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According to the Government’s coronavirus (COVID-19) guidance on getting tested, as well as testing patients to confirm their clinical diagnosis, it is also testing:
• all essential workers, including NHS and social care workers with symptoms
• anyone aged over 65 with symptoms
• anyone with symptoms whose work cannot be done from home (for example, construction workers, shop workers, emergency plumbers and delivery drivers)
• anyone who has symptoms of coronavirus and lives with any of those identified above
Additionally, it is testing:
• social care workers and residents in care homes (with or without symptoms) both to investigate outbreaks and, following successful pilots, as part of a rolling programme to test all care homes
• NHS workers and patients without symptoms, in line with NHS England guidance
Information relating to a person’s health is special category data for the purposes of Regulation (EU) 2016/679, the General Data Protection Regulation (GDPR). For further information generally on processing health information in the employment context, see Practice Note: Employee health information under the GDPR.
The government has published privacy information (described in the guidance on getting tested as a privacy notice) for individuals who have been invited to undertake a coronavirus priority virus test. According to the privacy information, the test is voluntary and the individual does not have to take it.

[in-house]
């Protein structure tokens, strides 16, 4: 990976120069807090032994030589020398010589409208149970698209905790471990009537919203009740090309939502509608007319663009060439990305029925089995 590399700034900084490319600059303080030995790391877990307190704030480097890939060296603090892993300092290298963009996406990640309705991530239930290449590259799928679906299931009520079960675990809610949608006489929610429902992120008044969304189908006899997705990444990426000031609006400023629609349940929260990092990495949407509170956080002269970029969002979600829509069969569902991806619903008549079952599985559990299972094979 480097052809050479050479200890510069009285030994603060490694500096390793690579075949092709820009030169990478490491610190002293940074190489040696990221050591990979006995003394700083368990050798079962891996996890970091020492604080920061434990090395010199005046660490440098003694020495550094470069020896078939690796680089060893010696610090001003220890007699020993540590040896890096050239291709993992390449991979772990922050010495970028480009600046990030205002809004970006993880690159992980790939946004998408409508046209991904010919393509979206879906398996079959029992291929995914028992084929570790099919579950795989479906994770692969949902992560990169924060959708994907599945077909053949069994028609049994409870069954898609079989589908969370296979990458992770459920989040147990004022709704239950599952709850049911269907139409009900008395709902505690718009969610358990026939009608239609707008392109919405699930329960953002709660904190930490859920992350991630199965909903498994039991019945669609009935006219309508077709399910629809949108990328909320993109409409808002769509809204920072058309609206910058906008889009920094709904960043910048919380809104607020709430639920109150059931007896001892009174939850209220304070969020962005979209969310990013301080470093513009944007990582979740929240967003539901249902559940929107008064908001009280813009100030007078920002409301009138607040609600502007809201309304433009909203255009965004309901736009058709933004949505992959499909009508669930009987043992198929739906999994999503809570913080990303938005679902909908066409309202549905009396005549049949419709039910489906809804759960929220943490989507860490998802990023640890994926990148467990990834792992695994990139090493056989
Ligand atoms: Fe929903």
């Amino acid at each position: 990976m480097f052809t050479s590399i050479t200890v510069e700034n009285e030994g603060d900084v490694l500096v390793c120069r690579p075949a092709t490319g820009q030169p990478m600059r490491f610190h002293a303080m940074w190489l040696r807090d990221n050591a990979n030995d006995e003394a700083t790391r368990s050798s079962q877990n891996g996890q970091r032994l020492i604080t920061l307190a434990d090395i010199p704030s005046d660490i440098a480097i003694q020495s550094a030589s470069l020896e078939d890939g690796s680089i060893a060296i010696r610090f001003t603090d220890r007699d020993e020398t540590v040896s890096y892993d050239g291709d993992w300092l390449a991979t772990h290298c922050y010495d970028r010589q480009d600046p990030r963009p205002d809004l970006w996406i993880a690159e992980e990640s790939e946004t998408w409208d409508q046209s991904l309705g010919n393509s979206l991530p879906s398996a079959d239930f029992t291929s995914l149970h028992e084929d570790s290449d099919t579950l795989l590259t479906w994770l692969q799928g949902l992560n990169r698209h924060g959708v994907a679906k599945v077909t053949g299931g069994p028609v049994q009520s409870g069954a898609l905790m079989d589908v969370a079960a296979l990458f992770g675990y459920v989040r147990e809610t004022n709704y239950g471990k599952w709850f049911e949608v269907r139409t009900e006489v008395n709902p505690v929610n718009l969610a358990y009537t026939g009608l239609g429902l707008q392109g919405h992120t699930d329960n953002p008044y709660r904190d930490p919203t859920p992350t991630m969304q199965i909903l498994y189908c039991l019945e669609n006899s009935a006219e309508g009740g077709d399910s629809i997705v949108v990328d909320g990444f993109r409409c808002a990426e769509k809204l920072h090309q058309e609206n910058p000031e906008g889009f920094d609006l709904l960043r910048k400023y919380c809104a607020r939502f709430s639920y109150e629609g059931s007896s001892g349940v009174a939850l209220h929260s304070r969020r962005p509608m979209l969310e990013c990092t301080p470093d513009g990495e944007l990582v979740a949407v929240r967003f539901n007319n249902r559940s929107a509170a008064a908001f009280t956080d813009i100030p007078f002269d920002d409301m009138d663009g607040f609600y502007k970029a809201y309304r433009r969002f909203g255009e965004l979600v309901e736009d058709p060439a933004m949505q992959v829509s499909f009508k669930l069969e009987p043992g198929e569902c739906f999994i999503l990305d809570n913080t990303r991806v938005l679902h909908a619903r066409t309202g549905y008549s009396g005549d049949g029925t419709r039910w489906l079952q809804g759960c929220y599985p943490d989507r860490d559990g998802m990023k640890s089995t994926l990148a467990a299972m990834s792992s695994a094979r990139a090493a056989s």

We are not aware of any statutory provisions enabling an employer to insist that an employee must take the coronavirus test. If an employer wishes to insist that an employee must undertake the test, consideration should be given to:
• whether there is any contractual provision to require the employee to do so; even if there is, an employer cannot physically compel an employee to take the test, however, failure to comply may lead to disciplinary sanctions
• whether it may be regarded as a reasonable instruction
If a test is taken, presumably the employer will want to know the result so that it can act accordingly. Where an employer processes an employee’s health information, eg their coronavirus test results, it will need to ensure that processing is lawful, which means (among other things) ensuring that:
• the data protection principles are complied with
• there is a lawful condition for processing personal data
• there is a specific condition for processing special category data
For further information, see Practice Note: Employee health information under the GDPR—Complying with GDPR and DPA 2018.
Depending on the circumstances, relevant lawful conditions might be:
• compliance with a legal obligation (eg to protect health and safety)
• public interest (depending on the nature of the employer, and the employee’s role)
• legitimate interests
See Practice Note: Employee health information under the GDPR—Lawful conditions for processing personal data (Article 6).
Depending again on the circumstances, relevant specific conditions might be:
• obligations and rights under employment law
• substantial public interest
• public health
See Practice Note: Employee health information under the GDPR—Specific conditions for processing special category data (Article 9).
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